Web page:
Tag Archive for archaeology

Archaeologists reveal early Muslims called Dome of the Rock by a Hebrew name of the Jewish Temple



1000 yr-old inscription discovered at a mosque outside Hebron calls Dome of the Rock “Bait al-Maqdess,” an Arabicized version of “Beit Hamikdash,” the Hebrew name for the Temple, proving Jewish ties to the Temple Mount
• Archaeologist: There’s plenty of evidence proving early Islam was influenced by Judaism.

By Yori Yalon


A 1,000-year-old early Muslim inscription provides yet more crucial proof of Jewish ties to the Temple Mount and Jerusalem.

Entry to the Dome of the Rock, on the Temple Mount - Photo: IsraelandStuff/PP

Entry to the Dome of the Rock, on the Temple Mount – Photo: IsraelandStuff/PP

At a conference on Thursday, archaeologists Assaf Avraham and Perez Reuven presented an ancient Muslim inscription that refers to the Dome of the Rock on the Temple Mount as “Bait al-Maqdess,” an Arabicized version of the Hebrew words for the Temple, Beit Hamikdash. Continue Reading »

WATCH: Digital analysis brings charred Leviticus scroll back to life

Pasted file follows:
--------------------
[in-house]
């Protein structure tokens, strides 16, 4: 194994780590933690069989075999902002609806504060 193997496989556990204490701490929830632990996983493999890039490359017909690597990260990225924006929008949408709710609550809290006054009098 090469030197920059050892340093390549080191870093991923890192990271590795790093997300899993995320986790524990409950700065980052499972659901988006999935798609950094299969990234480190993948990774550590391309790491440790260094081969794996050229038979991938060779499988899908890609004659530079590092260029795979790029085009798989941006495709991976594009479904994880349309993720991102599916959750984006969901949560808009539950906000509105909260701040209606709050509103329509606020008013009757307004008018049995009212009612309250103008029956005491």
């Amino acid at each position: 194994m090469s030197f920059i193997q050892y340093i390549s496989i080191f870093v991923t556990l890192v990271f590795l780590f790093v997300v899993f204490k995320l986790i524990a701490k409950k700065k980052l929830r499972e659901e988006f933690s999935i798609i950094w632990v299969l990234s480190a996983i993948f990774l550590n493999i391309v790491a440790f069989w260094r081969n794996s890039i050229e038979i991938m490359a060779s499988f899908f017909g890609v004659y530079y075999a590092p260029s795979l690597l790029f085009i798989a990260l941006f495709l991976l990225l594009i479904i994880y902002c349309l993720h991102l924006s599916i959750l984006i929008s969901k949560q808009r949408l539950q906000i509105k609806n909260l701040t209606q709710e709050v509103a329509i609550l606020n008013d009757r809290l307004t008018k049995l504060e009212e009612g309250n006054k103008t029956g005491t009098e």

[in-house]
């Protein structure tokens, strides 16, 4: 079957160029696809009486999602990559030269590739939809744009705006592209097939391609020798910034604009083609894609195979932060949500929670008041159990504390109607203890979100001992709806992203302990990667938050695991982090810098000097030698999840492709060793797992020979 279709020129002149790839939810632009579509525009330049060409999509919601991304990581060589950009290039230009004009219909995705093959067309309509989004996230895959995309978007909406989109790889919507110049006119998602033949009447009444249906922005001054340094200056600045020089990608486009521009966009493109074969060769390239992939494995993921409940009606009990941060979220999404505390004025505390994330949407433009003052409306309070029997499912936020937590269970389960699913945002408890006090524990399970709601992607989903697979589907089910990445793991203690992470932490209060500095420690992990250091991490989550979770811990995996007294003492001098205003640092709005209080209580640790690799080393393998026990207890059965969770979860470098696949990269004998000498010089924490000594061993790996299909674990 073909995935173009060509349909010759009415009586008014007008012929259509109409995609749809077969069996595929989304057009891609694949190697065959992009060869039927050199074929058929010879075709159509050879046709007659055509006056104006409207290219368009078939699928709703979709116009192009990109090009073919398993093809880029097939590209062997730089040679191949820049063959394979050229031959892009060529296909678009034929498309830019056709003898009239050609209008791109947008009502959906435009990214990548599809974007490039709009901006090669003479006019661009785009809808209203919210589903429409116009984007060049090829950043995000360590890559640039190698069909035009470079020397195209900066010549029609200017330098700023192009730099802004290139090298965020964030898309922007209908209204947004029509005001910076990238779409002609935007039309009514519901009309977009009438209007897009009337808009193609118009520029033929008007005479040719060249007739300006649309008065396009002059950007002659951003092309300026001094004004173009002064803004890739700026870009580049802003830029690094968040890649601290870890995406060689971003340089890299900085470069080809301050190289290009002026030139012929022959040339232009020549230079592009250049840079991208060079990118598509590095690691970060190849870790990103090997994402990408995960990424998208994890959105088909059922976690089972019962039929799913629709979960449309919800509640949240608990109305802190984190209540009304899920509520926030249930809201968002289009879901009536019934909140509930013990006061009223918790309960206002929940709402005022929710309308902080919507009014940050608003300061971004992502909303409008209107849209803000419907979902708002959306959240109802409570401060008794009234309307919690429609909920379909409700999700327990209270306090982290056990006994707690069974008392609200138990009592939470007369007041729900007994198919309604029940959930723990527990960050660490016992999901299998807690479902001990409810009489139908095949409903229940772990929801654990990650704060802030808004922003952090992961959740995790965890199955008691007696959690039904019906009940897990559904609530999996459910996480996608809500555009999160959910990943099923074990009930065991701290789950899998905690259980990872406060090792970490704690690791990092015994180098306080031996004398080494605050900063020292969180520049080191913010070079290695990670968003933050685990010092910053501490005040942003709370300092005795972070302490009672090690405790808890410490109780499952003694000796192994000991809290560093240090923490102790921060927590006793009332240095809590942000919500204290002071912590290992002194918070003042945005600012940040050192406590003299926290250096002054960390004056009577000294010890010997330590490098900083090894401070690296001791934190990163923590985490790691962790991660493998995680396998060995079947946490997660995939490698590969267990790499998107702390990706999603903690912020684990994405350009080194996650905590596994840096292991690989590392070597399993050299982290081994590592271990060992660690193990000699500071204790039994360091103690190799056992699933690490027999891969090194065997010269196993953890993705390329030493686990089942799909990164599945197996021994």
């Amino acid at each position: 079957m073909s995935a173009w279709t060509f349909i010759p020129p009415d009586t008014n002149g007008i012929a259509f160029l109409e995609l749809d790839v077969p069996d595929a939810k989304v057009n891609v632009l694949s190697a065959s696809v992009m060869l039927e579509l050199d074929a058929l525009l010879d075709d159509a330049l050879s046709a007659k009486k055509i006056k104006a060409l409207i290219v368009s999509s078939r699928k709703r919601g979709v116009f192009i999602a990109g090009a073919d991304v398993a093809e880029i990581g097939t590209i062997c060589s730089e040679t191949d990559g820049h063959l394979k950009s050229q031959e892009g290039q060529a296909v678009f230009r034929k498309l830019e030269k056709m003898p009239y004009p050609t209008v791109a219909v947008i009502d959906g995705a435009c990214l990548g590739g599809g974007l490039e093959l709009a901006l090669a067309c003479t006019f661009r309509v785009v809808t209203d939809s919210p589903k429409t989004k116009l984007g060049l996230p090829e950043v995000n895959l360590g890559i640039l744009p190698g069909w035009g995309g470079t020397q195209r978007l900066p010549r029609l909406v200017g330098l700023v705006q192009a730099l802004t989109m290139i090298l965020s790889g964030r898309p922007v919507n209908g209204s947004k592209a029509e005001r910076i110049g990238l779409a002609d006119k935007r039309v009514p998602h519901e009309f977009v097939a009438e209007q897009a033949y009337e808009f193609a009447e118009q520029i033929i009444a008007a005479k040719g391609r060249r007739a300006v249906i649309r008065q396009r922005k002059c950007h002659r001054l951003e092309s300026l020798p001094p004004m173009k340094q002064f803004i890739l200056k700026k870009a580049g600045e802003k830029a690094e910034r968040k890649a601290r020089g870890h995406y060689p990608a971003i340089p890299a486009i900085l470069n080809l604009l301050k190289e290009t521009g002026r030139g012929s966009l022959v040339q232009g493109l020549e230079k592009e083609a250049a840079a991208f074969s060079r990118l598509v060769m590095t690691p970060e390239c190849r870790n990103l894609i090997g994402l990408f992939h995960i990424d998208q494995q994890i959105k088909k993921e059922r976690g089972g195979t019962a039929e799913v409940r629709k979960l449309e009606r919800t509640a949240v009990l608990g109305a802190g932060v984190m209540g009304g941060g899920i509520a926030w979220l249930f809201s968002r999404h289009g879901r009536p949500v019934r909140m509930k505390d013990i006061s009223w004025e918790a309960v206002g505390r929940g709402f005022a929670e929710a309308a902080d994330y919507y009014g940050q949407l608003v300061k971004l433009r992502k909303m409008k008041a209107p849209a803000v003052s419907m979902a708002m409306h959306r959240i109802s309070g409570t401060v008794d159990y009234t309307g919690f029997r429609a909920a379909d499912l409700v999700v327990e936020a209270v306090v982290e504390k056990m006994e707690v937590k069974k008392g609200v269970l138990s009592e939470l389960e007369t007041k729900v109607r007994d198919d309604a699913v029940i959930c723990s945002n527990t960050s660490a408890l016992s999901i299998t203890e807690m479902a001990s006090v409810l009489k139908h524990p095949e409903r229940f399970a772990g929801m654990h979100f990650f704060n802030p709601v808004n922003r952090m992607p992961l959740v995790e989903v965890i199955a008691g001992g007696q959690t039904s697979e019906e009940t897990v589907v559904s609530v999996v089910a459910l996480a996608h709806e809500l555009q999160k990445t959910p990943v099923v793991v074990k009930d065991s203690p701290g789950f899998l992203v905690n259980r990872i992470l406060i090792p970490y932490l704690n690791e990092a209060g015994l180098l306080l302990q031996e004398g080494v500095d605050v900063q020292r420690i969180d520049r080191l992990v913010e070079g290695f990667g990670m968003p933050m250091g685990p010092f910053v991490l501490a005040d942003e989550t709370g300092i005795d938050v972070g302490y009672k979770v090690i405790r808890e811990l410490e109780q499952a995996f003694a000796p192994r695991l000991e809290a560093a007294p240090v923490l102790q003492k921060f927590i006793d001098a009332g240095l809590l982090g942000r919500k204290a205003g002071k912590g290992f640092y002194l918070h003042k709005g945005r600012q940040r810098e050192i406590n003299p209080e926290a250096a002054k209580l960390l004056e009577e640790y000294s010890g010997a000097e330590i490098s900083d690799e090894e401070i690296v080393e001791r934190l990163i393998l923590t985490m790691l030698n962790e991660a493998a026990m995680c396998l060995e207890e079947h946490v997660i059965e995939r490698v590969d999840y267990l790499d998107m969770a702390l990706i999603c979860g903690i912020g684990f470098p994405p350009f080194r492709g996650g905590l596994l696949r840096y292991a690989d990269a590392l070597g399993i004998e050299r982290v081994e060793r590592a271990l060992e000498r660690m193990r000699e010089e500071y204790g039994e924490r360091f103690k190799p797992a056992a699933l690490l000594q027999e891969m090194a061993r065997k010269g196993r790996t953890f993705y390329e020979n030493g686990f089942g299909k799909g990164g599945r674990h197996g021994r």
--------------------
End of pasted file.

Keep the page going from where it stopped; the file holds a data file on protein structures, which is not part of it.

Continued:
view videoThe burned scroll from the 1st centuries C.E., found to contain Torah verses that are identical to modern versions, was deciphered using unprecedented digital technology by American researchers along with a team from the Hebrew University of Jerusalem.

By Yori Yalon


Cutting-edge digital technology has brought a charred ancient Torah scroll dated to the first centuries C.E. back to life, and revealed that the scroll contains chapters from the biblical book of Leviticus.


Ein Gedi Scroll, also known as the Leviticus Scroll, is most ancient Hebrew scroll since the Dead Sea Scrolls. – PHOTOGRAPH COURTESY PROF SEALES ET AL.

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World’s oldest human remains found inside cave near Tel Aviv


The Qesem Cave, located outside of Rosh HaAyin, was accidentally discovered during road work 16 years ago and has since revealed a wealth of information on early humans, shedding light on the evolution of humanity.